Elections and the electoral system


Outcomes of
the
2010
general election




Conservative Party


307 MPs; 36 per cent

of the vote.



Labour Party


258 MPs; 29 per cent of the vote.



Liberal Democrats


5
7 MPs; 23 per of the vote.



Others


28 MPs; 12 per cent of the vote.

3



Liberal Democrat
-
Conservative majority


77 MPs (discounting Speaker).


W
hy
did
Labour lo
se?



Labour s
uffered from an unpopular prime minister (had Brown been replaced, say, in 2009, an
improved performance by Labour could have made a Labour

Liberal coalition a viable
possibility), tired policies, and incumbency over three terms (past experience suggests t
hat
electoral support for the
incumbent
government tends to fall
in successive
elections). In 2005,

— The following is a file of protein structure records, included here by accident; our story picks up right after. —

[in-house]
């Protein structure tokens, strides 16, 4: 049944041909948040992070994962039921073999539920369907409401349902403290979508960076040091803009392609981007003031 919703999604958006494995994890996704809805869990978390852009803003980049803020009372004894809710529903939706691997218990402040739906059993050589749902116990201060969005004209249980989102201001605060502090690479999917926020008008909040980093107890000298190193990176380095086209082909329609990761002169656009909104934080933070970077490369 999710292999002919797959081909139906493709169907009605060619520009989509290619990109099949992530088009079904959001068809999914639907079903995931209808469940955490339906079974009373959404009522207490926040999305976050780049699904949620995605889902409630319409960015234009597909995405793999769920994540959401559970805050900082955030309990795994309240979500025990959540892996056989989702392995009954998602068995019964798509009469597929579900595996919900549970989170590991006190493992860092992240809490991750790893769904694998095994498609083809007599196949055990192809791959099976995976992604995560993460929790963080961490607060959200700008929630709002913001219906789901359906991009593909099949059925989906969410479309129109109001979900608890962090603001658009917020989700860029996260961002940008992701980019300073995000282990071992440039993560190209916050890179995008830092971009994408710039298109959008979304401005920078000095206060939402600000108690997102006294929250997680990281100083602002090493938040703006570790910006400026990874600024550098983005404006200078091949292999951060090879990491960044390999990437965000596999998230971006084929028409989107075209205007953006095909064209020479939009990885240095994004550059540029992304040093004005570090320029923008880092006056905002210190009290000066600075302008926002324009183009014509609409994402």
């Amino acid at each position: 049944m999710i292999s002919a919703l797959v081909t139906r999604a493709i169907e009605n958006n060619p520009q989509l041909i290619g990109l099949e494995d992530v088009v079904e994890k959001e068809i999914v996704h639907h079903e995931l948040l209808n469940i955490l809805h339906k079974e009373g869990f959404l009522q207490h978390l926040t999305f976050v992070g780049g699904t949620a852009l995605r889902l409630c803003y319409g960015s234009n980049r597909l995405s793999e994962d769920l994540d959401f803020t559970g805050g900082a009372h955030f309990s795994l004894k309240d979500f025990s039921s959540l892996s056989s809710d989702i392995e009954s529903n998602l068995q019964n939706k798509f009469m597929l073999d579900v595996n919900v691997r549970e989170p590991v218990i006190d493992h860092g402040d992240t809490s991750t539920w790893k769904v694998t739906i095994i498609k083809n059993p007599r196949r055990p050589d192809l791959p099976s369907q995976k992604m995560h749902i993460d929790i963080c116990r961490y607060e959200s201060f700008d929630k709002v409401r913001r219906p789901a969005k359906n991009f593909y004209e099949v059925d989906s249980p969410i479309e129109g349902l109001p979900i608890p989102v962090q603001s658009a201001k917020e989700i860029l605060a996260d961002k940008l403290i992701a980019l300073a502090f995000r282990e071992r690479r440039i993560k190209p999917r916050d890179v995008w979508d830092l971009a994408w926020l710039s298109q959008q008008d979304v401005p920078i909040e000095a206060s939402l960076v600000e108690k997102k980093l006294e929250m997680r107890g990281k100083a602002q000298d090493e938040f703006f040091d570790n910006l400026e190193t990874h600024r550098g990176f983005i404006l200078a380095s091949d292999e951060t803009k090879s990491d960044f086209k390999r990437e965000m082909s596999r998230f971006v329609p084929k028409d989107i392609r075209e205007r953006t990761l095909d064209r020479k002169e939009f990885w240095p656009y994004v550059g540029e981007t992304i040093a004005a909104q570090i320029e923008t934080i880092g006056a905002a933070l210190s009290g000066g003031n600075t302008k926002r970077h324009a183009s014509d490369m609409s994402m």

Labour lost much of its AB support over Iraq and the shift towards the ‘surveillance state’. In
2010
,

it lost C2 (semi
-
skilled working class) votes over imm
igration, crime and the economy. The
‘new’ Labour coalition that had triumphed in 1997 and 2001 thus fell apart. Women, nevertheless,
continued to be keener than men on supporting Labour, by contrast with earlier trends.


W
hy

didn’t

the Conservatives
wi
n

o
utright
?



This was because of increased fear of the austerity package they were planning to introduce, a
failure to appeal to public sector workers concerned about job security and pay (particularly
important in regions heavily dependent on the public se
ctor), the nature of the electoral system,
and a still tarnished brand (Cameron had only partially ‘detoxified’ the Conservative image

from
the Thatcher years
)
.


Why

was there

no
Liberal Democrat surge?



The advent of ‘Cleggmania’